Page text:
5 tips to help elderly people with diabetes
The health needs of an active adult newly diagnosed with diabetes are different from those of an older adult who has had diabetes for years. Changes can be mental and physical, but also very noticeable to others. It is important to carry out the assessment individually, professionally and in a timely manner – doctors from the Diabetes Center advise.
- Conversation is desirable – it is important for the other members of the household to be thoroughly familiar with the regimen for keeping diabetes under control (even though the person has been independently regulating diabetes responsibilities for years). An open conversation is actually an obligation of both the doctor and the family (that is, people from the closest environment). Any change that may occur will be easier to notice if it happens.
- Changes – the manifestation of aging can be gradual, so it is possible that the first changes are imperceptible. The ability to independently manage the disease with aging can be impaired with memory problems, impaired vision, loss of fine motor skills (important for injecting insulin, or checking blood glucose levels using a glucometer). Experience shows that most elderly people are happy to accept help from others. Be tactful if you offer to take on some of the responsibilities of diabetes control. Agree on the division of the most important steps in carrying out the therapy (so that the person you are helping does not feel helpless or excluded).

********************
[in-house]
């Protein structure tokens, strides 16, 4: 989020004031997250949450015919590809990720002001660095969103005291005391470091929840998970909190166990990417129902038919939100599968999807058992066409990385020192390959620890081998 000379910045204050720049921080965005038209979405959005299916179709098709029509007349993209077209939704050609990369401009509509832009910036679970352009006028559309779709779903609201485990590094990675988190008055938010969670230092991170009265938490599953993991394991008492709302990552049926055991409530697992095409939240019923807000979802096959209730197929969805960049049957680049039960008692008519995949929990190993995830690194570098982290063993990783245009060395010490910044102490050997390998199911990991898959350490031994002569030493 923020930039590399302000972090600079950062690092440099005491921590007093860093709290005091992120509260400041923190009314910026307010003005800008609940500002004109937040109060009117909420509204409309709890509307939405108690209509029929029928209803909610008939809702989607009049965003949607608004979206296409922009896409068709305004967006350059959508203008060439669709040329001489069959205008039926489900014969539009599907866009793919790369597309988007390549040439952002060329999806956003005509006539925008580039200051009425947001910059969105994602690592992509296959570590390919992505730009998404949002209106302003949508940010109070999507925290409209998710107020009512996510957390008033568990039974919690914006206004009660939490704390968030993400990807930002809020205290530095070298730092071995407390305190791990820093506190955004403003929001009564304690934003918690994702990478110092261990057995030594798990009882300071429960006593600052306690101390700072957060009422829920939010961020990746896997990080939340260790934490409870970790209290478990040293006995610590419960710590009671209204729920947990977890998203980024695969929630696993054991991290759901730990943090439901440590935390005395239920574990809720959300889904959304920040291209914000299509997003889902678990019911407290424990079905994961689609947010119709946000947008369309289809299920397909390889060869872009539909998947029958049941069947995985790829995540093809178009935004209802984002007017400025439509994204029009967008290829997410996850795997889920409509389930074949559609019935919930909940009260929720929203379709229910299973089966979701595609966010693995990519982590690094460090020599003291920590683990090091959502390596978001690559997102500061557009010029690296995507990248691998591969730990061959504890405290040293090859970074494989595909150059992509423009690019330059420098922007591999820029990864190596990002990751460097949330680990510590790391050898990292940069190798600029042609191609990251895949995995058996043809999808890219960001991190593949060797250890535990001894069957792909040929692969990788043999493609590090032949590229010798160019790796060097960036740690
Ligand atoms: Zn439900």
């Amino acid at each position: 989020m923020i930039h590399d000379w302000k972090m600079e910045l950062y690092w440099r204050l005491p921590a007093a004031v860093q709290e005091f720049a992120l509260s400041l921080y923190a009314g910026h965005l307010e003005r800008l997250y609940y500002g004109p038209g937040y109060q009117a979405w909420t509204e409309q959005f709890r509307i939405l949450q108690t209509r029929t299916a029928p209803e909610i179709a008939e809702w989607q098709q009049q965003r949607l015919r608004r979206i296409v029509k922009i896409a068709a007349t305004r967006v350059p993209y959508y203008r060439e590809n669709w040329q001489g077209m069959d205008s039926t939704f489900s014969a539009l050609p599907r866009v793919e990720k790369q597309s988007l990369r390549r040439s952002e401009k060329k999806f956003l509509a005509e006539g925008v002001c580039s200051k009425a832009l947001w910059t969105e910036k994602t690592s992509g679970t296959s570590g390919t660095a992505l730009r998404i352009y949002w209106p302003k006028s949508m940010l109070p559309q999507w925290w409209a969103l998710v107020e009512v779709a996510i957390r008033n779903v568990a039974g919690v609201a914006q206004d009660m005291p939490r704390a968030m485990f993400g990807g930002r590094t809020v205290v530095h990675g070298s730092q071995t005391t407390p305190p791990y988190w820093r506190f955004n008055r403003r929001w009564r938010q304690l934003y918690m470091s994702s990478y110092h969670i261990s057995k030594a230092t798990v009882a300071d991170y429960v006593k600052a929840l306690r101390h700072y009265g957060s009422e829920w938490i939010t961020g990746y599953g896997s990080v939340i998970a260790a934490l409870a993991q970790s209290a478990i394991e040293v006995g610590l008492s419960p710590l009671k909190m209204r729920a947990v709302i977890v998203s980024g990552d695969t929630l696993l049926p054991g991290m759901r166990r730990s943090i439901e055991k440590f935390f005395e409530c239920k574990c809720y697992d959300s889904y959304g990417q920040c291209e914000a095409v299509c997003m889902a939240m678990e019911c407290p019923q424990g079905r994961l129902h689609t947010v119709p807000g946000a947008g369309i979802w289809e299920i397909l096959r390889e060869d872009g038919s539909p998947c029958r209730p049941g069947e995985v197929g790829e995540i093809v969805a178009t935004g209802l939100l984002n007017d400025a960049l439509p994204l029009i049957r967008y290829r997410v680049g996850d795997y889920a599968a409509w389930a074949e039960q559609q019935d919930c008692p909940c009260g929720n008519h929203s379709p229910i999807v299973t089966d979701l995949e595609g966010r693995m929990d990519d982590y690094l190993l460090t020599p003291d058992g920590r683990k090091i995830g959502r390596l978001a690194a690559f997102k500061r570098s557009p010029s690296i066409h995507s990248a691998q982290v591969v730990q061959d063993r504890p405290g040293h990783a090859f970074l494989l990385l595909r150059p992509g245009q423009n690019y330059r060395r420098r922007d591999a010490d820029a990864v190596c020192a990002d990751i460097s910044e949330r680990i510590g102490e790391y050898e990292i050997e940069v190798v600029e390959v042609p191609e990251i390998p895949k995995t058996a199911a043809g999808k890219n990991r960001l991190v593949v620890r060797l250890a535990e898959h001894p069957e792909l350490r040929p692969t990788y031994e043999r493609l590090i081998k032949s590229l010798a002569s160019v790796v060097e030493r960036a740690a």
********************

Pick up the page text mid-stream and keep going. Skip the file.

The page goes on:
- Simple obligations – experts believe that the care of elderly people should be made easier and thus necessarily include a certain degree of independence. The functions of the frontal lobe of the brain are lost during aging. This is the area that controls the adoption of new forms of behavior and breaking with old habits. It’s not about memory, it’s about the way people connect things. To an observer, an elderly person seems stubborn, but it is actually difficult for an elderly person to change his own behavior. That’s why older people prefer to use the old regime in some health therapy (including with diabetes), even though new and much more effective drugs have appeared on the market that would improve the condition faster and better. Do not necessarily change the old practice for the elderly if such practice (therapy) is still useful and effective.
- Mental state – depression is common among many people today, including the elderly. That’s why those closest to you should monitor the state of health (and mental state) and help if necessary. Also talk to your doctor (professional) if you notice new and unusual things (mood swings, mood swings, nervousness, changes in diet/sleep, or loss of willpower and energy). Likewise, a long tenure with diabetes, all the discipline, control, and obligations to maintain the disease can cause satiety and fatigue. For these changes, the caregiver/assistant/guardian/friend/family member should have patience and understanding.
- Calm-control of diabetes (especially in the older years of life) is mainly linked to the suppression of risky situations. Perhaps the greatest emphasis (for elderly people with diabetes) should be placed on avoiding a sudden drop in blood glucose level (hypoglycemia) – because this can lead to loss of consciousness and accidental falls with physical injury. Elderly people are mostly insisted on meal control and frequent blood sugar measurement. It is quite natural that elderly people want to take a break from everything after many years of regular blood sugar measurements, daily check-ups and harmonizing the disease with lifestyle habits. That’s perfectly fine. In such a situation, it is most important to measure the size of the possible risks of diabetes complications at the expense of quality of life.
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